The Dangers of Poll Watchers

Colorlines columnist Brentin Mock runs down the playbook of poll watchers, who, in a number of states, can challenge voters at the poll for simply having the wrong last name.

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Many voters have been made aware of the voter-ID laws that are spreading across the country and how to maneuver around them, but what about poll watchers? According to Colorlines columnist Brentin Mock, even in states where there are no voter-ID laws, poll watchers are empowered to challenge voters on Election Day and request photo ID.

"This history of discriminatory voter challenges casts doubt on the fraud-prevention arguments traditionally used to justify these laws," writes Nicolas Riley, author of the report. True the Vote, and their many allies, often cite voter fraud as the reason for militarizing the polls, but countless studies have shown that massive voter fraud is mostly bunk, as meticulously noted in this News 21 investigation.

Still, 39 states allow private citizens to challenge voters at the polls. According to the Brennan study, election officials in those states are "under immense time pressure to decide challenges quickly in order to avoid voting delays." True the Vote is aware of this, but they put it differently, saying at a recent poll watcher training that election officials are "under immense pressure to do the wrong thing" -- namely let undocumented immigrants vote, and let people vote multiple times.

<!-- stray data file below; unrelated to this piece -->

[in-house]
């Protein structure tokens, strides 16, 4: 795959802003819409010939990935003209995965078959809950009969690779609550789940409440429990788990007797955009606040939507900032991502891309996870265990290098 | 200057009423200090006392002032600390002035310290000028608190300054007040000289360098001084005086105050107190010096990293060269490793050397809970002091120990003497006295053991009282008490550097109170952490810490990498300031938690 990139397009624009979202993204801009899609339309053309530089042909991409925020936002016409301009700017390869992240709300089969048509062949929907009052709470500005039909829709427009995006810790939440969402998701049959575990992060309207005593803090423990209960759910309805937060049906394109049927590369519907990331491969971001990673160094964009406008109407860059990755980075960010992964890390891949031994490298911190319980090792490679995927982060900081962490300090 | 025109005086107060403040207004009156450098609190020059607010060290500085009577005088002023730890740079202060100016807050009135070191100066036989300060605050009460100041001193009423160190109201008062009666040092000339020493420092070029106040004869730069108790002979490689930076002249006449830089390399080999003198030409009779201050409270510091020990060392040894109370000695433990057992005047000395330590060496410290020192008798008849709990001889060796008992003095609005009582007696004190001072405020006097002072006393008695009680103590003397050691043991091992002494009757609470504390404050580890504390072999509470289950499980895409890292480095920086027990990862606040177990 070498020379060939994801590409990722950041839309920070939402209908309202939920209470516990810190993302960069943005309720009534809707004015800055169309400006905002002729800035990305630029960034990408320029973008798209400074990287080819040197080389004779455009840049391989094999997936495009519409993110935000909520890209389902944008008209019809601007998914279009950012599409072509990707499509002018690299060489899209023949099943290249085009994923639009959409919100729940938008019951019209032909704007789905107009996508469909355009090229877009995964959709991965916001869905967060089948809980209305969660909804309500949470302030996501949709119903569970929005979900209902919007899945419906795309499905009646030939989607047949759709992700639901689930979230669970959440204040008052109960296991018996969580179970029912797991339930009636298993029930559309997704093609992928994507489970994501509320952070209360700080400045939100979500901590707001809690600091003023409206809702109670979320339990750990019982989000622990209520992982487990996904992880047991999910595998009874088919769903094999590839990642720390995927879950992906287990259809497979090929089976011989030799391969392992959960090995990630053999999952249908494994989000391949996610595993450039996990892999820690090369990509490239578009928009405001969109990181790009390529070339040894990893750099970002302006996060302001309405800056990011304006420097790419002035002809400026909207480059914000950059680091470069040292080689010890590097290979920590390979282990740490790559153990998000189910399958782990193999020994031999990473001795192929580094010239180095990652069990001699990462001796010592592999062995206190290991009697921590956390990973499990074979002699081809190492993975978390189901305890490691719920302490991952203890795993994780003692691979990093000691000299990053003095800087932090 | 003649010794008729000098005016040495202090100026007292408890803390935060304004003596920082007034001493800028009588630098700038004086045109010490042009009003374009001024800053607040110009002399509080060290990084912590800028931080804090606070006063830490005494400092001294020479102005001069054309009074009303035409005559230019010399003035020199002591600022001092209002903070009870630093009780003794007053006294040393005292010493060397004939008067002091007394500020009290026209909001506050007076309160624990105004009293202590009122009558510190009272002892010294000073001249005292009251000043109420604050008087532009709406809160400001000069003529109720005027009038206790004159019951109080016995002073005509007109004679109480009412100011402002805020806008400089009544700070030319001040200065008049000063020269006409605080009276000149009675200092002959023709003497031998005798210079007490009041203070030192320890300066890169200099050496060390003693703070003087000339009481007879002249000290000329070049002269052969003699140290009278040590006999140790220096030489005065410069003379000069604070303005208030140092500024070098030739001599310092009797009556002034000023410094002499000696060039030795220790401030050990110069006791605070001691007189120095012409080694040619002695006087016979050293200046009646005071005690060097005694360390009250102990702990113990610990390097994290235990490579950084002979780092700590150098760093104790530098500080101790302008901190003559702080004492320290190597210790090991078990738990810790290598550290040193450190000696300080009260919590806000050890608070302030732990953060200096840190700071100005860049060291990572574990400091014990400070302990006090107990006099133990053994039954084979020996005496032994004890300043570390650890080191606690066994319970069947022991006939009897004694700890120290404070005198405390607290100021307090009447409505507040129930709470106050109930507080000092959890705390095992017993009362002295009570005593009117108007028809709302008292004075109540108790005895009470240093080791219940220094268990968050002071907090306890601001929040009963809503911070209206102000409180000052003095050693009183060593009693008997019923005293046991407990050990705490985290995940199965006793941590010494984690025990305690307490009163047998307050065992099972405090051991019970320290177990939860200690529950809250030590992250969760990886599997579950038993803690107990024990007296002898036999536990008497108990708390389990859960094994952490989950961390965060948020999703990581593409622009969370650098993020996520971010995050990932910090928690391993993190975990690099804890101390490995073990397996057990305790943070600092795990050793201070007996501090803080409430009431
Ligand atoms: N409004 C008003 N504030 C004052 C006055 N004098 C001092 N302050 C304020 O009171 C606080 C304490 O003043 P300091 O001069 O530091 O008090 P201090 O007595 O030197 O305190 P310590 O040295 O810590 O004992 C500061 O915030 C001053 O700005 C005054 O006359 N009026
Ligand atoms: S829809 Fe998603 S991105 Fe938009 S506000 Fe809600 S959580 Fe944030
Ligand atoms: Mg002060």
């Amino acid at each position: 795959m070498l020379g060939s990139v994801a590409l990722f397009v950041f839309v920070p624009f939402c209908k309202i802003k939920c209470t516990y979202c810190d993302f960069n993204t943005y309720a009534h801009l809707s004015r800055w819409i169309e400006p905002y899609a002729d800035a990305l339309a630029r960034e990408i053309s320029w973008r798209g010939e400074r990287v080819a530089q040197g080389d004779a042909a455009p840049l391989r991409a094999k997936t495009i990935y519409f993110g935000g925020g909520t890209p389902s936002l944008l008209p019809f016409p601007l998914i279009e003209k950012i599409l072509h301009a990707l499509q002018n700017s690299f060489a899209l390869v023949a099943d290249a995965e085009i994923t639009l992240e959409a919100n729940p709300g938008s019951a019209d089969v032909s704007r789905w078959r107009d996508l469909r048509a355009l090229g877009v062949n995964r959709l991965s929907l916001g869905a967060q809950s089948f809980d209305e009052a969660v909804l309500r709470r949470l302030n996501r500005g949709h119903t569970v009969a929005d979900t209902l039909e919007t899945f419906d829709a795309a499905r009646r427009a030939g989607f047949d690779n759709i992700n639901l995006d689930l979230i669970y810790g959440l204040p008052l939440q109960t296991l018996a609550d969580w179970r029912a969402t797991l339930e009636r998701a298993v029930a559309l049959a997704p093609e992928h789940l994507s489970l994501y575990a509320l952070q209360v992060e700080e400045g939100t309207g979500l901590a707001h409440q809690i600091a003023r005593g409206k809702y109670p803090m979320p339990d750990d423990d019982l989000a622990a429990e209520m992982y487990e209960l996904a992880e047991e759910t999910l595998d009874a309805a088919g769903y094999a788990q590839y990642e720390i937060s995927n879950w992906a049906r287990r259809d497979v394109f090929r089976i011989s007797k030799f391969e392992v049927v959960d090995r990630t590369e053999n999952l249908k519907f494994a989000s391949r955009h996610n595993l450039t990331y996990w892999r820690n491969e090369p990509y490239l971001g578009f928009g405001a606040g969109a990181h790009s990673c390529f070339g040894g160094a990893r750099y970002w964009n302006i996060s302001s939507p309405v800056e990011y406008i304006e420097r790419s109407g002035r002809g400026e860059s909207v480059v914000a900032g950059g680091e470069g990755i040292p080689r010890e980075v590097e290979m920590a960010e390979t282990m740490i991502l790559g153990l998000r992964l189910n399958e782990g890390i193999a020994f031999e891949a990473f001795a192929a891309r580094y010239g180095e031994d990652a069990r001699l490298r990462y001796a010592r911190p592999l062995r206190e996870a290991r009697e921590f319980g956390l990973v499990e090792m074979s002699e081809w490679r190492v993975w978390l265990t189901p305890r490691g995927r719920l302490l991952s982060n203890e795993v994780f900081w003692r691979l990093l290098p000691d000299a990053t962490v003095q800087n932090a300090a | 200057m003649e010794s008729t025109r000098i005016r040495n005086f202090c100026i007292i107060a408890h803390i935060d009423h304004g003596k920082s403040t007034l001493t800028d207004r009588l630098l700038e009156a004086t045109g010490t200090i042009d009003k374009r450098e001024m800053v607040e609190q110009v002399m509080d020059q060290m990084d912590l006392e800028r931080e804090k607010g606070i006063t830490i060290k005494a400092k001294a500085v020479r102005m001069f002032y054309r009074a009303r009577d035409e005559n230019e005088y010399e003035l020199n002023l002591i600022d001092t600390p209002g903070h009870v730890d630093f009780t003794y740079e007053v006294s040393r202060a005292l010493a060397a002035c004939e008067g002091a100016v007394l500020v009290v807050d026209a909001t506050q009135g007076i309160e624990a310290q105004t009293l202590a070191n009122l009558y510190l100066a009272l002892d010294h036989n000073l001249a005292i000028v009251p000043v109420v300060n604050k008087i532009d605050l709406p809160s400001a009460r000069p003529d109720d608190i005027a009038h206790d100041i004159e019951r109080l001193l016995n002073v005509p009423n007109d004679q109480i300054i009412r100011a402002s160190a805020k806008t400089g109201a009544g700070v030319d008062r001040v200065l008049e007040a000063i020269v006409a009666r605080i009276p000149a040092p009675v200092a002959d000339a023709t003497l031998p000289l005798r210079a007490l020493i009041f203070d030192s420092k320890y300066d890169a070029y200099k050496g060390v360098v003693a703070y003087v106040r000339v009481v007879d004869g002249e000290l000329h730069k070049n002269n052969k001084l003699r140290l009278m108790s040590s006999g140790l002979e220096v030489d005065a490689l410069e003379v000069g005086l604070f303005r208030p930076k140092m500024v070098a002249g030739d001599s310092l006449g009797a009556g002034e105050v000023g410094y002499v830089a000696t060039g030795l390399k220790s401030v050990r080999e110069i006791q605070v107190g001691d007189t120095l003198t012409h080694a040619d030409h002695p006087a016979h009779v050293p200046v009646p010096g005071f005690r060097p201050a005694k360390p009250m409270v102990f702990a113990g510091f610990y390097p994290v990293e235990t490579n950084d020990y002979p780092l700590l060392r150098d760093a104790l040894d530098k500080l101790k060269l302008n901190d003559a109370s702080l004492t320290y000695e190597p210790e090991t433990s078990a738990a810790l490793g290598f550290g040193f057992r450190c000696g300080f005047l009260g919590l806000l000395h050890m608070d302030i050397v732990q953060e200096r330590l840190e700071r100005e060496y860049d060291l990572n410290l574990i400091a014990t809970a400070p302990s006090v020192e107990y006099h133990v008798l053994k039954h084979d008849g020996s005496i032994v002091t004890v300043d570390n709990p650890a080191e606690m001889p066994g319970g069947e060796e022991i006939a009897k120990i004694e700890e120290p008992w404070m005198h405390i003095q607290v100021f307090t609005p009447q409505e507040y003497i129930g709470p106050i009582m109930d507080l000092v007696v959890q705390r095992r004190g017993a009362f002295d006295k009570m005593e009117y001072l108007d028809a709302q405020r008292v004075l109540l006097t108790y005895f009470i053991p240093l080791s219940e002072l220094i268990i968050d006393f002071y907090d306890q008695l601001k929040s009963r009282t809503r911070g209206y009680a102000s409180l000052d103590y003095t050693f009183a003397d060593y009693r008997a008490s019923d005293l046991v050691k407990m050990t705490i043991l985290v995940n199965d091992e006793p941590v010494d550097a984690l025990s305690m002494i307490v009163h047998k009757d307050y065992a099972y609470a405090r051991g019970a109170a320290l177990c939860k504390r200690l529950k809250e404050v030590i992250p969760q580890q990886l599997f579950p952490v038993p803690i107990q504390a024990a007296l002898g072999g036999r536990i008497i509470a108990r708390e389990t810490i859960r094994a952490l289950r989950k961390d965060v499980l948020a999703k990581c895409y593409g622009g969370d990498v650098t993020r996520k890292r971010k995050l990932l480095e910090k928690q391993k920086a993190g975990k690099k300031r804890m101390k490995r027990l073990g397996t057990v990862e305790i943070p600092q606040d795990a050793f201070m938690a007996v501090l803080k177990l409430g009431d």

Scarier, of the 39 states that allow random people to challenge voters inside polling places, only 15 of them require the challengers to prove that the person they're challenging isn't an eligible voter. Which means in 24 states people can wage all kinds of frivolous accusations -- that a person is an "illegal alien," or that they are using a dead person's identity to vote -- to burden if not intimidate voters. In these states, the poll challenger statutes can be abused and used for racial profiling, when not sending a chill effect to others who might be vulnerable for no other reason than having a Latino surname.

Read Brentin Mock's entire piece at Colorlines.

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